Craving to Quit: A Randomized Controlled Trial of Smartphone App-Based Mindfulness Training for Smoking Cessation

Research output: Contribution to journalArticle

Authors

  • Kathleen A. Garrison
  • Prasanta Pal
  • Stephanie S. O'Malley
  • Brian P. Pittman
  • Ralitza Gueorguieva
  • Rahil Rojiani
  • Dustin Scheinost
  • Jesse Dallery
  • Judson A. Brewer

External Institution(s)

  • University of Massachusetts Medical School
  • Yale University
  • Yale School of Public Health
  • University of Florida

Details

Original languageEnglish (US)
Pages (from-to)324-331
Number of pages8
JournalNicotine & tobacco research : official journal of the Society for Research on Nicotine and Tobacco
Volume22
Issue number3
StatusPublished - Mar 16 2020
Peer-reviewedYes

Abstract

INTRODUCTION: Mindfulness training may reduce smoking rates and lessen the association between craving and smoking. This trial tested the efficacy of mindfulness training via smartphone app to reduce smoking. Experience sampling (ES) was used to measure real-time craving, smoking, and mindfulness. METHODS: A researcher-blind, parallel randomized controlled trial compared the efficacy of mobile mindfulness training with experience sampling (MMT-ES; Craving to Quit) versus experience sampling only (ES) to (1) increase 1-week point-prevalence abstinence rates at 6 months, and (2) lessen the association between craving and smoking. A modified intent-to-treat approach was used for treatment starters (MMT-ES n = 143; ES n = 182; 72% female, 81% white, age 41 ± 12 year). RESULTS: No group difference was found in smoking abstinence at 6 months (overall, 11.1%; MMT-ES, 9.8%; ES, 12.1%; χ2(1) = 0.43, p = .51). From baseline to 6 months, both groups showed a reduction in cigarettes per day (p < .0001), craving strength (p < .0001) and frequency (p < .0001), and an increase in mindfulness (p < .05). Using ES data, a craving by group interaction was observed (F(1,3785) = 3.71, p = .05) driven by a stronger positive association between craving and cigarettes per day for ES (t = 4.96, p < .0001) versus MMT-ES (t = 2.03, p = .04). Within MMT-ES, the relationship between craving and cigarettes per day decreased as treatment completion increased (F(1,104) = 4.44, p = .04). CONCLUSIONS: Although mindfulness training via smartphone app did not lead to reduced smoking rates compared with control, our findings provide preliminary evidence that mindfulness training via smartphone app may help lessen the association between craving and smoking, an effect that may be meaningful to support quitting in the longer term. IMPLICATIONS: This is the first reported full-scale randomized controlled trial of any smartphone app for smoking cessation. Findings provide preliminary evidence that smartphone app-based MMT-ES may lessen the association between craving and smoking. TRIAL REGISTRATION: Clinicaltrials.gov NCT02134509.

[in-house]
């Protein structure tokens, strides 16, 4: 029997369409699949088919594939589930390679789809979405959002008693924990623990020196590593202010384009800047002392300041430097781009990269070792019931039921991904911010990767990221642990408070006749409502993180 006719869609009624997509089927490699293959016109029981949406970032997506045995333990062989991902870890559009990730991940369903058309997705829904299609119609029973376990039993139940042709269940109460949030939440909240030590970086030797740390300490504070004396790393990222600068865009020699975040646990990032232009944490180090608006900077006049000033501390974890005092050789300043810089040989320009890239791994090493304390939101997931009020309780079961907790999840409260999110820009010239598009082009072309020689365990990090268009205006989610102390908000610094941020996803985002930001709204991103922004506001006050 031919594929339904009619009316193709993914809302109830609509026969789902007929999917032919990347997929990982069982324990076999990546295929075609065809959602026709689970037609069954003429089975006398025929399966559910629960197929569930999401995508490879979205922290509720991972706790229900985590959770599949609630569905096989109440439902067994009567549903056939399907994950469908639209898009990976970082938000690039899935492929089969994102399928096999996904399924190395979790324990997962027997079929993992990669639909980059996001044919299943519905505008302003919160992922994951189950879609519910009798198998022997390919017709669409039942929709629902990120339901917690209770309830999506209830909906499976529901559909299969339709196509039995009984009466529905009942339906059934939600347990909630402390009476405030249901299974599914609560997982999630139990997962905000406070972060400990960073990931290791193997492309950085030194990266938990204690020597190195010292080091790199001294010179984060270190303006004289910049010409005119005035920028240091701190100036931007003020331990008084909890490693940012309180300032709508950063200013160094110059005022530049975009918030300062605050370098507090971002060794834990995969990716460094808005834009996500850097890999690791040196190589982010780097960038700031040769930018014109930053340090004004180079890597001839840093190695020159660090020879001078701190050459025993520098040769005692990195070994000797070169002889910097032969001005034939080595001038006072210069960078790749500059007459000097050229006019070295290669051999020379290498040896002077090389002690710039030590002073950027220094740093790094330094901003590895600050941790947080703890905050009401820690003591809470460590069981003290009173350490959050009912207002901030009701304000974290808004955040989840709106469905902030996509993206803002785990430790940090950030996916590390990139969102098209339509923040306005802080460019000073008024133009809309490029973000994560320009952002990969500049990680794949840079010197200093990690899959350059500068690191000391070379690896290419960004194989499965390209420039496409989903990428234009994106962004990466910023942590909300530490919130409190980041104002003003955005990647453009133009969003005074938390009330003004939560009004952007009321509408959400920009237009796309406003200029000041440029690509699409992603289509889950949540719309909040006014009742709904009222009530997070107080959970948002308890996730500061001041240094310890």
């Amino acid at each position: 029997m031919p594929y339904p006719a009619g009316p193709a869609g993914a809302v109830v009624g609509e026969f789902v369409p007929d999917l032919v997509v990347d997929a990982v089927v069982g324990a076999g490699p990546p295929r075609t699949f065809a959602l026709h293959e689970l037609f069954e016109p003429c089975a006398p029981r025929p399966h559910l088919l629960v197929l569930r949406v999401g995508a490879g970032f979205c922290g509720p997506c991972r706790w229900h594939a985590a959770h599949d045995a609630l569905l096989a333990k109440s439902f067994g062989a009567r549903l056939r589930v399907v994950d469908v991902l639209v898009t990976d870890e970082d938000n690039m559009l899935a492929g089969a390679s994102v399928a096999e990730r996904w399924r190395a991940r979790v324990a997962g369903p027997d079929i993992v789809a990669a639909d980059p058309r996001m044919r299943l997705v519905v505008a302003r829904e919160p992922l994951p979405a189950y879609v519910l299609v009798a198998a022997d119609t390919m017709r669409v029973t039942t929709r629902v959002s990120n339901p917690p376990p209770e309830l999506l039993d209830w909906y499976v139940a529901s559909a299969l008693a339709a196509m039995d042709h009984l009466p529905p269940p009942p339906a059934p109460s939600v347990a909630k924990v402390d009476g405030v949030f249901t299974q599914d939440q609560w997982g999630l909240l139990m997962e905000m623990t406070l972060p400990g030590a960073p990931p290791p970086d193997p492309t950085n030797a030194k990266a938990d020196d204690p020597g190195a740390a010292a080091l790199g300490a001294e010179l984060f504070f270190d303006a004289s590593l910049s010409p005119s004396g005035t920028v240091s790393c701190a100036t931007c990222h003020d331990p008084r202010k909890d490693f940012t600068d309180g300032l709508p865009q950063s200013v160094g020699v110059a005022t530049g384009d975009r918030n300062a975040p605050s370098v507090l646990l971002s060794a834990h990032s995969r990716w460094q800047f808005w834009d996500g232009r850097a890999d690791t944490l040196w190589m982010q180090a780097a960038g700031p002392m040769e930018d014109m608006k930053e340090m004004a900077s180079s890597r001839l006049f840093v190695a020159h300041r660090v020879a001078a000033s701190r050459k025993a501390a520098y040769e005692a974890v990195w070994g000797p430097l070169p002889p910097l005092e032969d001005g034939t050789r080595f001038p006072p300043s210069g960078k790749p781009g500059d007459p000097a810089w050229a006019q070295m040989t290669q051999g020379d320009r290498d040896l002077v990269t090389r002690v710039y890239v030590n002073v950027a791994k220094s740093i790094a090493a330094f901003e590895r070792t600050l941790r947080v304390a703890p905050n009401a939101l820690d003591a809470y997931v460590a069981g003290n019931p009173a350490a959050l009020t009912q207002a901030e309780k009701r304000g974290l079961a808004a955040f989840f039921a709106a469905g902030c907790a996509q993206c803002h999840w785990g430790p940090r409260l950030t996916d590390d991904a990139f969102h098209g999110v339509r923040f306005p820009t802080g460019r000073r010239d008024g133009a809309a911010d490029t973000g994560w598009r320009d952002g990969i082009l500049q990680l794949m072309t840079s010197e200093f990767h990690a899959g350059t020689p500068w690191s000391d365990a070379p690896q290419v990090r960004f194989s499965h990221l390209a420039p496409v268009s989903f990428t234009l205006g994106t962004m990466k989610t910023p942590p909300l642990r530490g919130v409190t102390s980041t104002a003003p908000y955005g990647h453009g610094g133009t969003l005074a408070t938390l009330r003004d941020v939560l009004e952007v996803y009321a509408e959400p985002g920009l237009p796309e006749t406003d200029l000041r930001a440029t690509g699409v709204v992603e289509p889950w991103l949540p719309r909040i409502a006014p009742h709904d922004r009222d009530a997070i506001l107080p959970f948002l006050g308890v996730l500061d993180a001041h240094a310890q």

Citation formats

APA

Garrison, K. A., Pal, P., O'Malley, S. S., Pittman, B. P., Gueorguieva, R., Rojiani, R., ... Brewer, J. A. (2020). Craving to Quit: A Randomized Controlled Trial of Smartphone App-Based Mindfulness Training for Smoking Cessation. Nicotine & tobacco research : official journal of the Society for Research on Nicotine and Tobacco, 22(3), 324-331. https://doi.org/10.1093/ntr/nty126

Harvard

Garrison, KA, Pal, P, O'Malley, SS, Pittman, BP, Gueorguieva, R, Rojiani, R, Scheinost, D, Dallery, J & Brewer, JA 2020, 'Craving to Quit: A Randomized Controlled Trial of Smartphone App-Based Mindfulness Training for Smoking Cessation', Nicotine & tobacco research : official journal of the Society for Research on Nicotine and Tobacco, vol. 22, no. 3, pp. 324-331. https://doi.org/10.1093/ntr/nty126